Burbank-Livingston-Griggs House

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Burbank-Livingston-Griggs House
Burbank-Livingston-Griggs House.jpg
The Burbank-Livingston-Griggs House from the north
Burbank-Livingston-Griggs House is located in Minnesota
Burbank-Livingston-Griggs House
Burbank-Livingston-Griggs House is located in the US
Burbank-Livingston-Griggs House
Location 432 Summit Avenue
Saint Paul, Minnesota
Coordinates 44°56′27″N 93°7′6″W / 44.94083°N 93.11833°W / 44.94083; -93.11833Coordinates: 44°56′27″N 93°7′6″W / 44.94083°N 93.11833°W / 44.94083; -93.11833
Built 1862
Architect Otis Leonard Wheelock
Architectural style Italianate
Part of Historic Hill District (#76001067)
NRHP reference # 70000307[1]
Added to NRHP October 15, 1970

The Burbank-Livingston-Griggs House is one of the first examples of Italianate or Tuscan order architecture in Saint Paul in the U.S. state of Minnesota. The house, located at 432 Summit Avenue is listed on the National Register of Historic Places. It is also a contributing property to the Historic Hill District.[2] It was designed by Chicago architect Otis L. Wheelock and built 1862-1865 for James C. Burbank, a wealthy owner of the Minnesota Stage Company, which held a statewide monopoly controlling 1600 miles of stage-lines by 1865.[3] In recent years, the property has gained additional recognition as the former residence of the late Lucky the Dog.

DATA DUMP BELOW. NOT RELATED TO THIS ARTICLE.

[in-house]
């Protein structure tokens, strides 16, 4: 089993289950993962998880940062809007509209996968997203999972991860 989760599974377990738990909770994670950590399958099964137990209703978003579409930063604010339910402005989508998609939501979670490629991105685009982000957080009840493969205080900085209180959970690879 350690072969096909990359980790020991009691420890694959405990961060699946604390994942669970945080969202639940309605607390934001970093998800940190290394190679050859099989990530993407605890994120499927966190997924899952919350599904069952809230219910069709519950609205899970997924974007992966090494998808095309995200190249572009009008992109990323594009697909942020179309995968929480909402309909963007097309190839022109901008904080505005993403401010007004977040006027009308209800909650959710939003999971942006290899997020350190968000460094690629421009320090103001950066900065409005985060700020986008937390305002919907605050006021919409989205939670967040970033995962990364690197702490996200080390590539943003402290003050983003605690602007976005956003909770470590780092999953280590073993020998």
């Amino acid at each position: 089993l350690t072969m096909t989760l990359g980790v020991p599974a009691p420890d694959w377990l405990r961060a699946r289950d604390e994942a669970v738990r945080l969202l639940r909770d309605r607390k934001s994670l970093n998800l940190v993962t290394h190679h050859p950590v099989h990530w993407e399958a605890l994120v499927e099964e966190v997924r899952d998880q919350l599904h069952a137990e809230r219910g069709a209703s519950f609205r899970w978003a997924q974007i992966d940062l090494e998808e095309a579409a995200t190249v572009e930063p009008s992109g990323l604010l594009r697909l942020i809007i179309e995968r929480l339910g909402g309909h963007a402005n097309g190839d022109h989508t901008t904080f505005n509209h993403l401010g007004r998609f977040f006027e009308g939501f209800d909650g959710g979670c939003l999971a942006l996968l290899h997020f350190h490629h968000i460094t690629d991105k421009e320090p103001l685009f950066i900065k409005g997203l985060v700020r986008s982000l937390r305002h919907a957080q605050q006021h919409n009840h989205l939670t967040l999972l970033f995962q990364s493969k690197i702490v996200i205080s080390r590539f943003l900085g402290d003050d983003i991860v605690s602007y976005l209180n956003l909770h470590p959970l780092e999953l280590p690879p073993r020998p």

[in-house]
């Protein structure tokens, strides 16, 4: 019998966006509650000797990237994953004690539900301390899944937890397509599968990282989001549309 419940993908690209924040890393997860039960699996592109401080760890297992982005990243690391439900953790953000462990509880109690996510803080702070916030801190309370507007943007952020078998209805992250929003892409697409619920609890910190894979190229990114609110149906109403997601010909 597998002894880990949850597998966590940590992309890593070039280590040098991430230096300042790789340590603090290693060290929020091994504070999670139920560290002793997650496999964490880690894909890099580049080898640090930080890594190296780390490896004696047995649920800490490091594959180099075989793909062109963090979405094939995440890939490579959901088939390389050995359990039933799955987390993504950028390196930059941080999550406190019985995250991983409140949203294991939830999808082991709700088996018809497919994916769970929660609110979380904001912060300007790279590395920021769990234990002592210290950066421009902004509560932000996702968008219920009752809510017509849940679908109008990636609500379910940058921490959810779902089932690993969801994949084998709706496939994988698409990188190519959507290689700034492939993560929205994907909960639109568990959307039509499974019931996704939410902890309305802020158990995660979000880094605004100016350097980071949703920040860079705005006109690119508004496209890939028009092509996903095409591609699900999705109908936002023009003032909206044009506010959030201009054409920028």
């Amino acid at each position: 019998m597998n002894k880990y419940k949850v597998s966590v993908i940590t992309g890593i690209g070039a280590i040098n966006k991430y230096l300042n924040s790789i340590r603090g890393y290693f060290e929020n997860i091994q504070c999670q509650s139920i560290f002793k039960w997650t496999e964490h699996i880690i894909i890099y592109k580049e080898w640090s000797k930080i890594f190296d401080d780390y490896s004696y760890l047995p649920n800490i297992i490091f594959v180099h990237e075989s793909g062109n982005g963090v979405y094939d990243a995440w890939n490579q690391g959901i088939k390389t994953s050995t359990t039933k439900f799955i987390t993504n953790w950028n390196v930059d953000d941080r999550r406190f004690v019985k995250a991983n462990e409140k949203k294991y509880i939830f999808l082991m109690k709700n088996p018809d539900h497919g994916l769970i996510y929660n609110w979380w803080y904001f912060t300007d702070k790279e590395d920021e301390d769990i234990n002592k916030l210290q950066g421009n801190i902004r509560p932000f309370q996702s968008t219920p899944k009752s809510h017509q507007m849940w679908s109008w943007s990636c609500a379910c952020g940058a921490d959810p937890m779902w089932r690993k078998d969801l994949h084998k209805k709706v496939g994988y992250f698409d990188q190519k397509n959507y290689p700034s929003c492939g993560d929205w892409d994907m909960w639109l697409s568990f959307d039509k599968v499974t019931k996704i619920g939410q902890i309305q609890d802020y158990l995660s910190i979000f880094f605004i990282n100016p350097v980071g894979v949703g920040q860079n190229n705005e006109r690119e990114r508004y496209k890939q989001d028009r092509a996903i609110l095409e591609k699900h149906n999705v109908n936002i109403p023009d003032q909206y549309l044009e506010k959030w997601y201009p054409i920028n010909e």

The home was built of grey Mendota limestone and features denticulated bracketed cornices with carved pendants, arched windows, polygonal bay windows, Corinthian columns supporting an entablature and a cupola with wooden finial on the roof. The walls are lined on the inside by a layer of brick with an air space designed to insulate the interior from the harsh Minnesota winters. Floors and staircases connecting the four levels are oak and marble.[4][5]


  1. ^ National Park Service (2007-01-23). "National Register Information System". National Register of Historic Places. National Park Service. 
  2. ^ "Historic Hill District". Minnesota National Register Properties Database. Minnesota Historical Society. 2009. Retrieved 2013-01-09. 
  3. ^ "Historic Roadside Development Structures Inventory" (PDF). MNDOT. 1998. Retrieved 2007-12-13. [dead link]
  4. ^ Silverman, Eleni. "James C. Burbank House". HABS. Library of Congress. Retrieved 2007-12-13. 
  5. ^ Nord, Mary Ann (2003). The National Register of Historic Places in Minnesota. Minnesota Historical Society. ISBN 0-87351-448-3.